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Thursday, February 16, 2006
Updated: February 17, 2:17 PM ET
Doctor will recommend more detailed heart test

By Darren Rovell

NBA team doctors will meet Saturday with one thing on their minds: hearts.

Jason Collier
Jason Collier (left) died in October, right before beginning his sixth NBA season.

Spurred by a number of incidents, including the death of Atlanta Hawks center Jason Collier, doctors and league officials plan to address whether more preventative measures can be taken when they gather in Houston.

Cardiologist Dr. Barry Maron of the Minneapolis Heart Institute Foundation told that he will recommend to team doctors that every team replace the standard electrocardiograms (EKGs), which can detect an irregular heartbeat, with echocardiograms, an ultrasound that allows a doctor to study the size of the heart and the strength of the heart muscle.

Echocardiograms, which are not invasive and are not in any way perceived as harmful, cost at least three times as much as EKGs.

It has been a trying year for the NBA. Collier died from enlarged heart in October. Minnesota Timberwolves guard Fred Hoiberg, New Jersey Nets forward Robert "Tractor" Traylor and Los Angeles Lakers draft pick Ronny Turiaf all had offseason surgery on their aorta, the main artery that carries blood away from the heart.

While players undergo physicals before training camp, the level of depth on heart monitoring varies since the league has no standard currently.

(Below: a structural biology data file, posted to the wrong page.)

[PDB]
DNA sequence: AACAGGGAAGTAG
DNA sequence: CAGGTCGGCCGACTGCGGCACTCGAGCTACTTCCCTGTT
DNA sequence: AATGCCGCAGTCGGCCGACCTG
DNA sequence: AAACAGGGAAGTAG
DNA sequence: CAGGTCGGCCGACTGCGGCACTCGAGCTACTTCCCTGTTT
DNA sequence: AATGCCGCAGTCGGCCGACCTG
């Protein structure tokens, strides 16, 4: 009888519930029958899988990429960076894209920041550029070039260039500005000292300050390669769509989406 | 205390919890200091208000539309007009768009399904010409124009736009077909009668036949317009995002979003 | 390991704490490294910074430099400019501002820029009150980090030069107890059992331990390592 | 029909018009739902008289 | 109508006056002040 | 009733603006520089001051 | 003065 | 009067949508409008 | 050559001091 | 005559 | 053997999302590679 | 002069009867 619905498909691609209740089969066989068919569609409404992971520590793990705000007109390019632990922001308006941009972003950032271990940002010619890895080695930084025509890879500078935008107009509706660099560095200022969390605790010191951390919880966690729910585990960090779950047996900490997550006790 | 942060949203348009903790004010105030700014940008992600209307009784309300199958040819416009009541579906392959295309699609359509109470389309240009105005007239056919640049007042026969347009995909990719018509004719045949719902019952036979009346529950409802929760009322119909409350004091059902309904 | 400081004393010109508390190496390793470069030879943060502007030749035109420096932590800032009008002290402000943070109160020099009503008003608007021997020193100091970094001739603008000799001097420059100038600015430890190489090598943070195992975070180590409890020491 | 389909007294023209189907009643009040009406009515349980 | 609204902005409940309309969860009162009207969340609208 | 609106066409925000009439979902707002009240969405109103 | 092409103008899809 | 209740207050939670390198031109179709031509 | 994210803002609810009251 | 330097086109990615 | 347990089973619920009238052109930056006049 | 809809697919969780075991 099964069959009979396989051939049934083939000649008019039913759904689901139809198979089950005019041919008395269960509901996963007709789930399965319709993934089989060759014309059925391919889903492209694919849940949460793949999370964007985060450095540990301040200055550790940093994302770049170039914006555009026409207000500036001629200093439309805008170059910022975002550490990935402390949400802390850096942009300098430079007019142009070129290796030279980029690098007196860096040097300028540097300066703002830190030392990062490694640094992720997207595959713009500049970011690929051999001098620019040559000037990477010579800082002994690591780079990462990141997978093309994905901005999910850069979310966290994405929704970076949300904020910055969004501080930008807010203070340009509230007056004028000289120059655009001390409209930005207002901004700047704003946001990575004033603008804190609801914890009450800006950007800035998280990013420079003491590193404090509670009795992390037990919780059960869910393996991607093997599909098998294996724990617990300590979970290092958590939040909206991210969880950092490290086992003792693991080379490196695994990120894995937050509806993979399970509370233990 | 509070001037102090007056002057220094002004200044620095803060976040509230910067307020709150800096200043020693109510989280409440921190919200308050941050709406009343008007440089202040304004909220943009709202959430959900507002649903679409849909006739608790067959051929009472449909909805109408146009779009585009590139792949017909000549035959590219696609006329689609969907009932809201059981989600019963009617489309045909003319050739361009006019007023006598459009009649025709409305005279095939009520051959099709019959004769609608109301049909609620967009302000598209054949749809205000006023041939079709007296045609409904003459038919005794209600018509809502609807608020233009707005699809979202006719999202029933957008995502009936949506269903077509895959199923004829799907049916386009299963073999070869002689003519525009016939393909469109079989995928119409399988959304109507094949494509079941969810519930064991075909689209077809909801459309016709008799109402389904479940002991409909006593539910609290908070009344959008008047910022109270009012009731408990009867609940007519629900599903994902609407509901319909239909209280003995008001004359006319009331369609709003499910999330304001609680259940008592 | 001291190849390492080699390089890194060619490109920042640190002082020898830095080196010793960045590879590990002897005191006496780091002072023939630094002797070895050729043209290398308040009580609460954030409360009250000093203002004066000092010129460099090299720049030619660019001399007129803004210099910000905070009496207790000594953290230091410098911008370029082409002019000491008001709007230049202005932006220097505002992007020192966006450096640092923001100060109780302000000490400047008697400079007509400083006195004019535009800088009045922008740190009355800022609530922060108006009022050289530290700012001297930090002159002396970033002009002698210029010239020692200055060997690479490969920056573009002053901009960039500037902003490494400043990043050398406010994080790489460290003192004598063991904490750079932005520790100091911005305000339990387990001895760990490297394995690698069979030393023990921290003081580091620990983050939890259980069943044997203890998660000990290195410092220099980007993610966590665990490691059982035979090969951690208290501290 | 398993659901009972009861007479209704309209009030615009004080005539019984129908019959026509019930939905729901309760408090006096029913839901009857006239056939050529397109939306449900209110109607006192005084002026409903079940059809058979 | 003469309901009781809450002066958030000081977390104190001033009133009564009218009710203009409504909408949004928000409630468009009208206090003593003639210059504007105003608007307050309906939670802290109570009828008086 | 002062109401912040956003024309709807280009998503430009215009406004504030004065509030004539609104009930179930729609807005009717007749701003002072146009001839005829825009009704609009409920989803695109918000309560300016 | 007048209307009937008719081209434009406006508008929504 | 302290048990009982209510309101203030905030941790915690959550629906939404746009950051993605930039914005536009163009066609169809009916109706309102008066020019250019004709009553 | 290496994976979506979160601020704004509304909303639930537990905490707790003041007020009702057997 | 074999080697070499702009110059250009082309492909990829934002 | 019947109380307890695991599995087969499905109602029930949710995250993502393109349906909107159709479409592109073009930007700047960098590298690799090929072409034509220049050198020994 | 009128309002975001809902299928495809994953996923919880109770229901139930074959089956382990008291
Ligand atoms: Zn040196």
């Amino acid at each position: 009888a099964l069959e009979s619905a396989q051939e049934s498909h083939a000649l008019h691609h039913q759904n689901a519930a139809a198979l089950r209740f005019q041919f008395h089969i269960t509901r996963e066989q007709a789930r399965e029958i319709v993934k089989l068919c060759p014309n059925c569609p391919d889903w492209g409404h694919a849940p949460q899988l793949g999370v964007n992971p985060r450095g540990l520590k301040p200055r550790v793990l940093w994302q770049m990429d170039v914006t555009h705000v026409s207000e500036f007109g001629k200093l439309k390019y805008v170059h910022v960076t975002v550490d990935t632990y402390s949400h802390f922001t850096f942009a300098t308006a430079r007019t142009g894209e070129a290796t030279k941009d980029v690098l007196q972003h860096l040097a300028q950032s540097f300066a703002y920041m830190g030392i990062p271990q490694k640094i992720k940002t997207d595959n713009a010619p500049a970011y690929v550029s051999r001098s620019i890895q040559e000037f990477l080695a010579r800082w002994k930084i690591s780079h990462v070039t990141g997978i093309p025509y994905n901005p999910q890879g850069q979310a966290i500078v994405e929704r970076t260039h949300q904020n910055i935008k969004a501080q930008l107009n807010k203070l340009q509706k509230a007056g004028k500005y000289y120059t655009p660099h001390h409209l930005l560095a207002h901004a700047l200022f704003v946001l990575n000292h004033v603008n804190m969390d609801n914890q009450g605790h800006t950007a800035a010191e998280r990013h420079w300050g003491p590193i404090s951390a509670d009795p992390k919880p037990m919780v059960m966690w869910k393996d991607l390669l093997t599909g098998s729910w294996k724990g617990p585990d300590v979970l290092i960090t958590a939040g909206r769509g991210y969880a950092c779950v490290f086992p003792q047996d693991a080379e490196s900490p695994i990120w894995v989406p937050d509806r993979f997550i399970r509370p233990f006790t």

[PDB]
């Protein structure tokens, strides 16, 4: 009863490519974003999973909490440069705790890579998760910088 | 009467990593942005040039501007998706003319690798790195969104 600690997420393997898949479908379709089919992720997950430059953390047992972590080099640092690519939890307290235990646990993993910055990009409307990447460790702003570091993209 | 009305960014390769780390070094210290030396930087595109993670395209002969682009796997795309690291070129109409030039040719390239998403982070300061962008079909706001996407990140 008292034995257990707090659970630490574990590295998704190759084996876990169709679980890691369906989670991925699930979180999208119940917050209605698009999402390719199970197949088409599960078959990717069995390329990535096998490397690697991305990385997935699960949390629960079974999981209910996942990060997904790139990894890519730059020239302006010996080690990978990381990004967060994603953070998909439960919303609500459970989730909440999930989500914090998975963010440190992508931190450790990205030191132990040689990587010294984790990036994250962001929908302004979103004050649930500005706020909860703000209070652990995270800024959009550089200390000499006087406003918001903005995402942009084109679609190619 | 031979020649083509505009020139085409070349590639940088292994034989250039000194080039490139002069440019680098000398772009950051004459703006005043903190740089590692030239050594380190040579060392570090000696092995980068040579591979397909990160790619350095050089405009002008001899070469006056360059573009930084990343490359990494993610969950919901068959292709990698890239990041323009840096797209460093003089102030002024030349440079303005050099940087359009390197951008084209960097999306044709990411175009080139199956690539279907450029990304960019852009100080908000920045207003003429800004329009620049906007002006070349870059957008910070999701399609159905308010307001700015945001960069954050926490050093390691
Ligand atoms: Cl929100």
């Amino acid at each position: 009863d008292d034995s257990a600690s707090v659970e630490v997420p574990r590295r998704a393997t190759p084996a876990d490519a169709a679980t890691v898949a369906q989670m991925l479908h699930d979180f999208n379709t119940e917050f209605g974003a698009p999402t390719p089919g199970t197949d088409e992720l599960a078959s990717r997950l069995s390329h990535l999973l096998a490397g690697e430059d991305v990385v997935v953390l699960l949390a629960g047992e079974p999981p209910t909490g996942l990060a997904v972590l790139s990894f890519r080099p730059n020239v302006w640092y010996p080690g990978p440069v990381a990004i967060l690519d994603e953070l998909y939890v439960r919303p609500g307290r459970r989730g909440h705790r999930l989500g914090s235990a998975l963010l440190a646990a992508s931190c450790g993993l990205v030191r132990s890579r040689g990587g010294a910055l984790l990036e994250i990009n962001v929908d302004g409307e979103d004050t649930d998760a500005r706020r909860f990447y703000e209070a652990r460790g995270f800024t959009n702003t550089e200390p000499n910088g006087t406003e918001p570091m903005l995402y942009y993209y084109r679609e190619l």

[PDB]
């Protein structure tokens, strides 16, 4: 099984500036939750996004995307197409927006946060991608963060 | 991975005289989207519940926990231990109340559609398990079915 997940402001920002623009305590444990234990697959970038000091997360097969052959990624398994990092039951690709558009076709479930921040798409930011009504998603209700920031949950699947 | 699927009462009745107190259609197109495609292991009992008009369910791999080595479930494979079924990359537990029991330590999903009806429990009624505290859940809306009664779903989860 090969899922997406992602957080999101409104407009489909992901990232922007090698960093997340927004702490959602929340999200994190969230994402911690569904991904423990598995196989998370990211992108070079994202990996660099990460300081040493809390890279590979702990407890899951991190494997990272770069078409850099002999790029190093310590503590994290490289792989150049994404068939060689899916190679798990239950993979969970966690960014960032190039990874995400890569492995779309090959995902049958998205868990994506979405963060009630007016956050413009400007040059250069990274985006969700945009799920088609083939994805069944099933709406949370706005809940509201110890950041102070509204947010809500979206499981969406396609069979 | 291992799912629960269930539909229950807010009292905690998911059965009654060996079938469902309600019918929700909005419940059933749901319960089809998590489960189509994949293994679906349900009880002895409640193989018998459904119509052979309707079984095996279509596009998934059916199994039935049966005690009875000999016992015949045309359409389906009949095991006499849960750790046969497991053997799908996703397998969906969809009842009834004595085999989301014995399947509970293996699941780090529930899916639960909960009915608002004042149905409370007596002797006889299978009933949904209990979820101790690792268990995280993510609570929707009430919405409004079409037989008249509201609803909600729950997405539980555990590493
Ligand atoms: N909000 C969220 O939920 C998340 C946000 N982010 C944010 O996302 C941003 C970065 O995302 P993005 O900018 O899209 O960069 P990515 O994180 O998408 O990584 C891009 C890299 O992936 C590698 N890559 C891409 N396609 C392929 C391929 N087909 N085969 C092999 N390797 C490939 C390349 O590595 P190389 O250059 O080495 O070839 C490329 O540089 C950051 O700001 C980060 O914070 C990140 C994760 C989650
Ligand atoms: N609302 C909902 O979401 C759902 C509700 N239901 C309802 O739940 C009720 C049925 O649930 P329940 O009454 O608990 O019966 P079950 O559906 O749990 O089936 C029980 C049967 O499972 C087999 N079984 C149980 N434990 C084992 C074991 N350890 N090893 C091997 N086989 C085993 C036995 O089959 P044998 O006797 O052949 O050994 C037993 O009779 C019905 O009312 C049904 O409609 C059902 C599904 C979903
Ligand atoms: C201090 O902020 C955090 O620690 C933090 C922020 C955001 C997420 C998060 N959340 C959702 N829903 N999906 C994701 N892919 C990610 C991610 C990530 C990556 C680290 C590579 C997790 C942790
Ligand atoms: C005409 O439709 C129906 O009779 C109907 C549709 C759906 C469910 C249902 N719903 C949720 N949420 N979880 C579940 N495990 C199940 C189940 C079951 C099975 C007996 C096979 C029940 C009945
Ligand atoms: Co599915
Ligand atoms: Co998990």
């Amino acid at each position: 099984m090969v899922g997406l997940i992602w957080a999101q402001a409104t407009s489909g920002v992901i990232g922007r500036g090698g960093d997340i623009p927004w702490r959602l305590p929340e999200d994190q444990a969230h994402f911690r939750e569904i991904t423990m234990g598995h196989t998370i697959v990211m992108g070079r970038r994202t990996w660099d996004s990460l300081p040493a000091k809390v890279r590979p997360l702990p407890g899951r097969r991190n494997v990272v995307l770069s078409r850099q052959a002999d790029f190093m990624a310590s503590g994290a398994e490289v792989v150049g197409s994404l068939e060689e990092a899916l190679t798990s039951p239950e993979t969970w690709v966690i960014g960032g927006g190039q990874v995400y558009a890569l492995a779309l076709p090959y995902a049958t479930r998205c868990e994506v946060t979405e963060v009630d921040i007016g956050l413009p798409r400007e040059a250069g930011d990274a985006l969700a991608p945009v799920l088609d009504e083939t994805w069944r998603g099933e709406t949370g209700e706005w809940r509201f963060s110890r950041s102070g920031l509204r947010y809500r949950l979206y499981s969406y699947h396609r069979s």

Maron wants to change that. In his research of sudden athlete cardiac death over the last 20 years, he has found that 70 percent of those cases involved football and basketball players. But Maron thinks this is likely because the participation rates in those sports, across all levels, surpass the rates of other sports.

Maron doesn't believe there's a good reason why the incident rate is higher this year. "These apparent clusters of activity are almost always just an issue of variability in population," Maron said. "It does seem like a lot of guys are having heart issues, but it's almost impossible to prove that these issues appear in greater frequency among top athletes."

It's been a high-profile year for heart problems, however. In August, San Francisco 49ers lineman Thomas Herrion had a heart attack and died following a preseason game. In September, the heart of golfer David Toms was intentionally stopped and restarted again after he experienced an extremely rapid heartbeat at the 84 Lumber Classic. Detroit Red Wings defenseman Juri Fischer has been out indefinitely since he was successfully resuscitated after his heart stopped during a game in November. And, in January, Pittsburgh Penguins great Mario Lemieux retired, six weeks after being diagnosed with an irregular heartbeat.

In the NBA, heart issues have been at the forefront, in part because of the highly publicized case of Eddy Curry.

Last March, the 6-foot-11 Curry experienced an irregular heartbeat before a game against the Charlotte Bobcats. Over the next month, a battery of tests was performed. Curry maintains that the tests were unable to reveal the source of what made his heart flutter. The Bulls, bound by patient confidentiality laws, were not allowed to disclose any of their findings.